By Terrence McCoy
By Scott Fishman
By Deirdra Funcheon
By Allie Conti
By New Times Staff
By Ryan Pfeffer
By Deirdra Funcheon
By Kyle Swenson
"It's picking up," Frau says.
The Rozio robbery, after all, took place in broad daylight. And this wasn't Miami. It was Boca — retirement communities, the well-to-do elderly, synagogues, pricey stores.
Second Amendment bloggers consider Rozio a hero for using his German Luger to take on the thieves. But local and federal law enforcement agencies, along with a couple of ex-cops — Frau and Taylor — know the South American crooks won't be intimidated by Rozio's response or that of the police.
In October, Miami Beach will host a jewel thief's wet dream — $3 billion in goods all in one place. Buyers and sellers will gather at the Jewelers International Showcase, the largest independent trade show in the Americas. Taylor predicts jewelry gangs will descend on Miami Beach in the weeks before the show like hungry locusts to a mature crop.
For years, South Florida has been one of the worst areas in the nation for jewelry theft, says John Kennedy, president of the Jewelers' Security Alliance. Now SATGIN wants to join law enforcement agencies in taking on gangs of illegal Colombian immigrants terrorizing jewelers across the United States with near-impunity. Arrests are rare. Tracing the identities of the thieves has led investigators down many dead-end roads. Taylor hopes SATGIN will play a role by giving law enforcement the means, the network, and the information to combat a criminal phenomenon that has metamorphosed from jewel pickpockets to complex thievery involving weeks of surveillance and blitzkrieg-like assaults.
"What we see is that you have younger, crazier gang members," Kennedy says. "Before, you might have had people willing to engage in trickery or deception. They might pat you on the back, and when you turn around, someone else grabs your bag. Now, we frequently see immediate violence — smashing the windows, smashing the person."
To the uninitiated, selling precious gems might sound like a swanky line of work. It does involve buzzing around South Florida and other exotic places, handling and appraising elegant jewels for high-end merchants. But veteran salesmen say it's a harried enterprise, fraught with financial and bodily risk. To hang onto your life and livelihood, you have to be as wary as a narcotrafficker. Otherwise you're an easy and lucrative target.
Traveling jewel salesmen carry anywhere from a few thousand dollars in gold chains or watches to one or two million in diamonds. Some work directly for jewelers, selling their lines to boutiques. Others, like Rozio, are independent middlemen toting multiple lines from jewelry makers to shops across the nation. Rozio's car was his office; South Florida jewelry stores were his workplace. He cleared about $3,000 a month, far less than many of the Cadillac-driving itinerant jewelers he'd pass on the road.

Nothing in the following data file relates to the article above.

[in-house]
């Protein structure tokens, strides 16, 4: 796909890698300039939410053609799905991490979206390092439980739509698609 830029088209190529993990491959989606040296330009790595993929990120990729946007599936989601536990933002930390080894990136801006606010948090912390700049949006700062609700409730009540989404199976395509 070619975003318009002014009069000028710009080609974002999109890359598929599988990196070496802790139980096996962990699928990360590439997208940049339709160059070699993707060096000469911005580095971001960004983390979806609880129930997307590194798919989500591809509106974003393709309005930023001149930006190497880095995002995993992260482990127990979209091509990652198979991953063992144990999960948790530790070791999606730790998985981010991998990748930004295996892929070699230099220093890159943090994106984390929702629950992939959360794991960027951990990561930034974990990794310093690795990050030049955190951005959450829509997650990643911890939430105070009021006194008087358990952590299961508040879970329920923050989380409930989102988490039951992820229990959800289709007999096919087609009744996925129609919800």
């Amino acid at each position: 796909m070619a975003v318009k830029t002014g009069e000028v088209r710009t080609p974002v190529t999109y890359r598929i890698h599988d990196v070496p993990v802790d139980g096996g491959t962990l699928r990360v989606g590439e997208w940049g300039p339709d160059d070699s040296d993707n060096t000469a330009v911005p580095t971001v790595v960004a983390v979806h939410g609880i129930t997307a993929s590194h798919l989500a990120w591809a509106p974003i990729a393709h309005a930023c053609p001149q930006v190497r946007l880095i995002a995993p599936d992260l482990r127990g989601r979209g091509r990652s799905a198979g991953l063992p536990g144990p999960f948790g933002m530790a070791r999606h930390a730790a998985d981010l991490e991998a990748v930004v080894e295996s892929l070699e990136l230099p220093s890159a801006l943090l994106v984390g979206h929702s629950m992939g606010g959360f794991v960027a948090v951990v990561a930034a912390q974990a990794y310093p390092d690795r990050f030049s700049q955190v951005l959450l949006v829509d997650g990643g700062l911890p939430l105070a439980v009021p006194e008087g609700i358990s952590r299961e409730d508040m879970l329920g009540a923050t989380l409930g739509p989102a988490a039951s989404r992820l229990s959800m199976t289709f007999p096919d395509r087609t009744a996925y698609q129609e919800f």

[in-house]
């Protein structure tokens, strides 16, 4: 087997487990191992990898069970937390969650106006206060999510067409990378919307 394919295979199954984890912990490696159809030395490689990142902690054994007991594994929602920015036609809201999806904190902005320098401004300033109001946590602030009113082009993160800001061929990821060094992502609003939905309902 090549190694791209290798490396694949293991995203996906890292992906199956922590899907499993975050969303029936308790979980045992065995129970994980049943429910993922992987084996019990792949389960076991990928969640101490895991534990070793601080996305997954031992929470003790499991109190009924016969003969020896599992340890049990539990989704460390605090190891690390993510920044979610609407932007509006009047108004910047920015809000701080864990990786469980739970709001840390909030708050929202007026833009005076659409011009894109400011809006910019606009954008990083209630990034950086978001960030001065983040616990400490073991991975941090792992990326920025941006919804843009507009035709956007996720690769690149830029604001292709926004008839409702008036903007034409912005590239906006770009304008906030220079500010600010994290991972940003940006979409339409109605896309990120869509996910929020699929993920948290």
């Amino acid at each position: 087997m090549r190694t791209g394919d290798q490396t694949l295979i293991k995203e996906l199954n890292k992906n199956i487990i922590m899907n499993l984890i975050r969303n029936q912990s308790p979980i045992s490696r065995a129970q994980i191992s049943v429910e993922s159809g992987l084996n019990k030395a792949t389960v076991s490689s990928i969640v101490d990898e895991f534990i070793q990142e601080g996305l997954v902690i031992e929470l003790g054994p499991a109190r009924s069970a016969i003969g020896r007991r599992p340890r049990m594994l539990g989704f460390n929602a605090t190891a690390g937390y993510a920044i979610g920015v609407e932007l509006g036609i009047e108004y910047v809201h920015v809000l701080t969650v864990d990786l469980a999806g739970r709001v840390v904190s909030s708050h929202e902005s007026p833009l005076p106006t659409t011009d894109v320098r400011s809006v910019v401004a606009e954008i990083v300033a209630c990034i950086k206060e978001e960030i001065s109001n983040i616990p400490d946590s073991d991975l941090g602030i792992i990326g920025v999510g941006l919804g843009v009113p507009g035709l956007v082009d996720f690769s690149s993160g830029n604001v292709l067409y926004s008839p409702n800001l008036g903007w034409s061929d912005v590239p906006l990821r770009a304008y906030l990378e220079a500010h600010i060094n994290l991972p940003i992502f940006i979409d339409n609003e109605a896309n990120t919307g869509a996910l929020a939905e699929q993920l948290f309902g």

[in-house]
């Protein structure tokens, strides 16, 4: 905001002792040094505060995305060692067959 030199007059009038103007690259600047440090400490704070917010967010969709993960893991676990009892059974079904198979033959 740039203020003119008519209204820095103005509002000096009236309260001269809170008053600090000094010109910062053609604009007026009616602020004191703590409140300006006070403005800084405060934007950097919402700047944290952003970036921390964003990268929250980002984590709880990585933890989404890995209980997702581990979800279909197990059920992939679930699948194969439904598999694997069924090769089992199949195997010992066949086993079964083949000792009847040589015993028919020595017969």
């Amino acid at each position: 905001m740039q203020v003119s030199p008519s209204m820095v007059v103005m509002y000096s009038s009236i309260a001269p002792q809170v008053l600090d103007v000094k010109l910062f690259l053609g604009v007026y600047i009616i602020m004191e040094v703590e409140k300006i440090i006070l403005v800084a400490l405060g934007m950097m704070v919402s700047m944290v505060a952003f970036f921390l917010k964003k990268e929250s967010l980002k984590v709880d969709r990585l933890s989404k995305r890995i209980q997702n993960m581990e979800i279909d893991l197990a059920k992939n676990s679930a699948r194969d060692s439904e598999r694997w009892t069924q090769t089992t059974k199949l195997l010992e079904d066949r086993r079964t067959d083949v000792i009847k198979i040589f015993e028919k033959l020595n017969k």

It's all about who you work for or sell to and what you're packing, Kennedy says. Traveling salesmen, however, are dwindling because the risk of robbery is driving out the veterans and deterring young people from getting in. The average age of a jewel salesman, Kennedy says, is around 50. "The rewards, as I'm told by many salespeople, are not as strong as they were 20 years ago."
Owing to high gas prices, salespeople making calls in person has become less cost-effective. Overnight shipping is catching on as a distribution tool. And relatively secure invitation-only trade shows such as the one coming to Miami Beach in October are becoming more popular as a way to reach large numbers of buyers while lessening exposure to the organized thieves haunting their steps.
The South American robbers aren't organized like the Mafia-style gangs of old, according to law enforcement experts. There is no don, no pyramid structure. Each man gets an equal cut — after the stones are sent overseas to Bogotá or recut by a local fence to erase the identities of gems, each with its own characteristics that are as telling as a fingerprint. The gang structure resembles that of the clans of Eastern European Gypsies, linked by marriage or blood or, for other reasons, based on the mutual trust of core members of the cell. Members form interchangeable parts of a stealing machine. They have matriculated easily into local Hispanic communities.
Some experts complain the government can wage overseas wars on Colombian drug cartels and an entrenched insurgency in Iraq but can't stem the surge of South American theft groups on our own soil. It's true that law enforcement's efforts to handcuff these gangs have been largely thwarted. One problem is that the thieves roam far and wide from their hubs in New York or Miami or Los Angeles. Another is that smaller police departments such as Boca Raton don't have the time, resources, or connections with other agencies to take on the rings.
"Everybody is overworked and understaffed," says one law enforcement source. "Let's say a jeweler gets hit in Hialeah and the case gets assigned to a robbery detective. And he's got to work all the other cases he has. So the Hialeah detective is working his robbery. The Miami detective is working his robbery. And the Miami Beach detective is working his robbery. What Miami has could solve the Hialeah case. It might be the very same group hitting all three and no one is working together."